It's that time of year. The secondary league tables are finally published and journalists are desperately trying to find a news story that's different from the usual line that standards must be getting lower if students are doing better.
This year has been no exception. Earlier this week saw serious papers from both sides of the political spectrum running stories that suggested, for example, that the number of pupils gaining five or more GCSEs at grades A-star to G had dropped by 6 per cent, or that 62 per cent of boys from comprehensives were failing to make the grade at GCSE.
However, looking at the data it's hard to see anything but improvement in any of the key measures published this week, or at the very least, no significant change. The number of students gaining five or more GCSEs at grade C or above is up. Results are up in English and maths. The gap between boys and girls is closing. Even the percentage of students gaining five GCSEs at any grade is up.
So what is the story this year?
On the one hand, perhaps it's time to give the government credit for taking the brave step of including English and maths in the tables. Employers, universities and colleges have all been calling for higher standards in basic literacy and numeracy for many years.
By including these core subjects, the national figure for 5+ A-star to Cs has dropped by about 15 per cent. For many schools the gap is even wider, with some seeing a difference of more than 50 per cent. Yet if we believe that league tables indirectly help to raise standards (and that's another whole debate), then to include English and maths as part of the data is absolutely the right thing to do.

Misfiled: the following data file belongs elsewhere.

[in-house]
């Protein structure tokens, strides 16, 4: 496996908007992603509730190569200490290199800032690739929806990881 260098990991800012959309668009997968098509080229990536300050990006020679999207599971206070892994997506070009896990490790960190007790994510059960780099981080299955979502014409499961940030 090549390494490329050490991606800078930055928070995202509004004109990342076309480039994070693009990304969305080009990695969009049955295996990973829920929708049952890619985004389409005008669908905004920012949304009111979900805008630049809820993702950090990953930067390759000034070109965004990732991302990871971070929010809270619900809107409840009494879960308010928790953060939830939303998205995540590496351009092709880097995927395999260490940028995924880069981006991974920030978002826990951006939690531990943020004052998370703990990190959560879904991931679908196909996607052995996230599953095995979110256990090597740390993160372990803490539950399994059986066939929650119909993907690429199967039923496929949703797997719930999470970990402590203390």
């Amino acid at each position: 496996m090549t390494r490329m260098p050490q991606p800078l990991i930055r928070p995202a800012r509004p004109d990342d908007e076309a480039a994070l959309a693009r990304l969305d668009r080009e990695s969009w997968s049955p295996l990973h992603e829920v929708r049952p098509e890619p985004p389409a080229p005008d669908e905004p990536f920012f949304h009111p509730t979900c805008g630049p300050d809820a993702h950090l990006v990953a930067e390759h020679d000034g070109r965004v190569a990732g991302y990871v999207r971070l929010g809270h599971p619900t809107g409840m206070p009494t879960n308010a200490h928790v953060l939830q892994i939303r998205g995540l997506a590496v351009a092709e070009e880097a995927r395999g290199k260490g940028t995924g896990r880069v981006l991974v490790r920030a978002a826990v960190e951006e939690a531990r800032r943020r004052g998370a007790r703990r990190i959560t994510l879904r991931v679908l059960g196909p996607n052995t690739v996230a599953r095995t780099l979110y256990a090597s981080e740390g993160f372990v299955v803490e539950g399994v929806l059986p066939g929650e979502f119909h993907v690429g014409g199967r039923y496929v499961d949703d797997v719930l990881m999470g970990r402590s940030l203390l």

Common sense says that making something a target increases the chances that it will be achieved. Analysis of results over the last 12 years shows an average increase of about 1.4 per cent each year in those gaining five or more A-star to C grades. Compare this with the figure when you specifically include English and maths and the figure drops to about 0.9 per cent. No doubt this percentage will start to creep up over the next few years now that these subjects are included and the system readjusts to the new regime.
On the other hand, the danger is that by concentrating on the C grade, now widely seen as the unofficial pass mark at GCSE, the whole system starts to focus on students on Ds and Es at the expense of those at either end of the spectrum. As Ralph Tabberer, director general of schools at the Department for Children, Schools and Families, suggested recently, schools can improve their performance on the A-star to C benchmark without improving the grades of the most disadvantaged or lowest performing students.
The irony is that when the GCSE was introduced in 1986, the aim was to provide a uniform system of assessment to replace O-levels and CSEs where all students could be seen to achieve on an equal basis. When it was launched, the GCSE was described by the then Conservative Education secretary, Sir Keith Joseph, as tougher, clearer and fairer. Grades were awarded from A to G to reflect the whole ability range. More than 20 years later the growing obsession with the grade C boundary leaves many students feeling inadequate and undervalued. For them, it is simply not true that gaining a grade D or E at the age of 16 is a fail. For many young people it's a real achievement. It doesn't mean they can't read, write or do maths. Neither does it mean they have to leave school or can't go to college.
Of course we need to continue to improve. But let's not take away from teachers, students and their families the fact that standards really do seem to be rising. The real question is, are they rising fast enough for us to keep up with the global competition?
Andy Buck Headteacher of the Jo Richardson Community School in Barking and Dagenham.